Book Review: “I Am Not a Spy” by Michael Bassin
Remember when you first read 3-time Pulitzer prize winner Thomas Friedman’s From Beirut to Jerusalem? If you read it while the Lebanese Civil War was going on, Friedman’s book really helped make sense of the complicated ethno-political make up of Lebanon and the power struggles that lead to the conflict. If you read it afterward, it really helped drive the point home that the Middle East was freaking complicated. Now, despite the fact that the book was published in 1989 and won the National Book Award, it remains, to this day, a must-read part of any serious or semi-serious person’s library. But fuck. That was 1990! And Thomas Friedman has evolved into this sort of fatuous, self-important pundit… undoubtedly talented, but, like… ugh. 1989 was 27 years ago! What we need today is an update. A reboot.

Is Michael Bassin the millennial version of Thomas Friedman, circa the-late-1980s? Friedman was a reporter in Beirut from 1979 to 1984 where he won a Pulitzer for his reporting on the Civil War and the Israeli invasion. He then went to Jerusalem where he was the New York Times Bureau Chief until 1988 – and he won another Pulitzer for his coverage of the First Intifada. Great timing there Thomas. As for Bassin? His time spent in the Arab world is colored by the same unlikely Jew openly among the Arabs scenario that infuses both books with a constant, underlying, dramatic tension. Except at those moments when the tension is through the roof and you want to scream at Bassin “Dude! Why are you in Beirut during a Hezbollah rally!?”

Bassin, an American College student at the time, enrolled in a semester abroad program at the American University of Sharjah in the United Arab Emirates. The student body wasn’t really representative of the Middle East as a whole – most Middle Easterners don’t have the finances or English skills to send their kids to an American University. Despite that, the student body did represent the region’s diversity – including Shiites and Sunnis, Iranians, Palestinians, Lebanese, various rich Saudis and Emiratis as well as secular and religious individuals – and everything in between. “I Am Not a Spy” is not an academic work at all, but in its anecdotes you get an inside look into the diverse attitudes and motivations that represent the Arab/Muslim world. After reading this book, you know for sure that anyone that refers to Muslims or Arabs as a homogeneous, monolithic, unitary whole is, well, either ignorant, stupid, racist or all three.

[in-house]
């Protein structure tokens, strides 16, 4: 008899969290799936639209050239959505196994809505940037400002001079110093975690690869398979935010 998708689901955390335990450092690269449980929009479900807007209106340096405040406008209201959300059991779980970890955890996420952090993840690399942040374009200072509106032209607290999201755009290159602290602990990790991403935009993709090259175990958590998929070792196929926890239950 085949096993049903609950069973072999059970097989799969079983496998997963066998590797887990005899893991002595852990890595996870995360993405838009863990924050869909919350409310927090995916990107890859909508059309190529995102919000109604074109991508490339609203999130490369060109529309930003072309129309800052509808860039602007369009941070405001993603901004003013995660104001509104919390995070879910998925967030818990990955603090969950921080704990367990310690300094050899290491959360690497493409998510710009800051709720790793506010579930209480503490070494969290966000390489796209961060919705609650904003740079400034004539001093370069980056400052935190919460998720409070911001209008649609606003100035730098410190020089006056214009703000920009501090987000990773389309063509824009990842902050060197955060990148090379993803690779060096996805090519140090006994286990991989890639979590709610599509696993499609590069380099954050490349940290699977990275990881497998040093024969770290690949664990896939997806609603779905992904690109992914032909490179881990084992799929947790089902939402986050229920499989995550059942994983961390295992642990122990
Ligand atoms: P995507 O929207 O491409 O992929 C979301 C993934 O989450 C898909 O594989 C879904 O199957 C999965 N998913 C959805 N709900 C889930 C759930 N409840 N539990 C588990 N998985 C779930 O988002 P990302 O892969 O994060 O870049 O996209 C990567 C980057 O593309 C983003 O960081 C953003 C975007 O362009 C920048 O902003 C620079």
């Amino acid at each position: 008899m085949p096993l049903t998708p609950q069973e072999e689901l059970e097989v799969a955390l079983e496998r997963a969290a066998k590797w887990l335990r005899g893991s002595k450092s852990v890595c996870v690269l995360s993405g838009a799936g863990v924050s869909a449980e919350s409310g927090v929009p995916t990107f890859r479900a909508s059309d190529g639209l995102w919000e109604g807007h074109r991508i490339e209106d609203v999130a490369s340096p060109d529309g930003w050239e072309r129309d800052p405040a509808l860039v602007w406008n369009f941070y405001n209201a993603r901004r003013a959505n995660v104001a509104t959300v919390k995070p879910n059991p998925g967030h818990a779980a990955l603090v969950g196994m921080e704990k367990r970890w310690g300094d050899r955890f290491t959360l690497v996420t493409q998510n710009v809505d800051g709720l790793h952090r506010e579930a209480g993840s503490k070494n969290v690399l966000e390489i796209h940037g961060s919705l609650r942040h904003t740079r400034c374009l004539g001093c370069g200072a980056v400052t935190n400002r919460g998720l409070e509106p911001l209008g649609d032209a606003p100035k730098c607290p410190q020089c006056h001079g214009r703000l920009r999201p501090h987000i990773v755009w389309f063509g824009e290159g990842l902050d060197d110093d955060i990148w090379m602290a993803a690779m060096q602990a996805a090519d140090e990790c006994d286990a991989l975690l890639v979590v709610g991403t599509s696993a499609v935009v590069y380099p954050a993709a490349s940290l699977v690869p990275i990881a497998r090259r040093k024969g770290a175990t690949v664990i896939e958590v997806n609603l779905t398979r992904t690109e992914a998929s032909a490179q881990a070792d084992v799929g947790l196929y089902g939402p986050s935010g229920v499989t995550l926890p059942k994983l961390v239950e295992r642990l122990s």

And what’s the best way to follow up an immersive Arab experience? Why by volunteering to serve in an IDF combat unit with the bulk of your service taking place in the West Bank. Obviously! You have to admire Bassin’s sense of adventure while also feeling bad for his parents and the many sleepless nights he must have caused them. Much like the part of the book that focuses on the Arab world, Bassin’s description of his time in the IDF paints a nuanced picture of Israel. Once again, anyone who talks about Israel or the IDF or the Palestinians as uni-dimensional, just doesn’t know what they are talking about. For instance, the unit that Bassin served in has a reputation as being very tough and mean. And yet Bassin describes many instances showing that the soldiers were trained and taught on numerous occasions to behave humanely and within the boundaries of decency and the law, in the execution of their duties.

As such, “I Am Not a Spy” really does deserve to be on bookshelves everywhere. Bassin manages to take an extremely complex and complicated situation and he infuses it with humanity, showing both what separates the two sides in the Israel-Palestinian conflict, and, most importantly, what unites them. His writing style is an entertaining blend of humor and drama and while it is not remotely academic – it’s clear that based on the nonsense I hear every day, both from the right and the left, that many people can stand to learn the lessons found within. So yeah. Go buy this book. Invite Bassin to your events and have him speak. Do it. Do it now while he’s still relatively cheap, because you know what? “I Am Not a Spy” is indeed the millennial “From Beirut to Jerusalem.” Except Bassin’s not going to get a Pulitzer, but so what!? I was entertained and you will be too.

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About the author


Founder and Publisher of Jewlicious, David Abitbol lives in Jerusalem with his wife, newborn daughter and toddler son. Blogging as "ck" he's been blocked on twitter by the right and the left, so he's doing something right.


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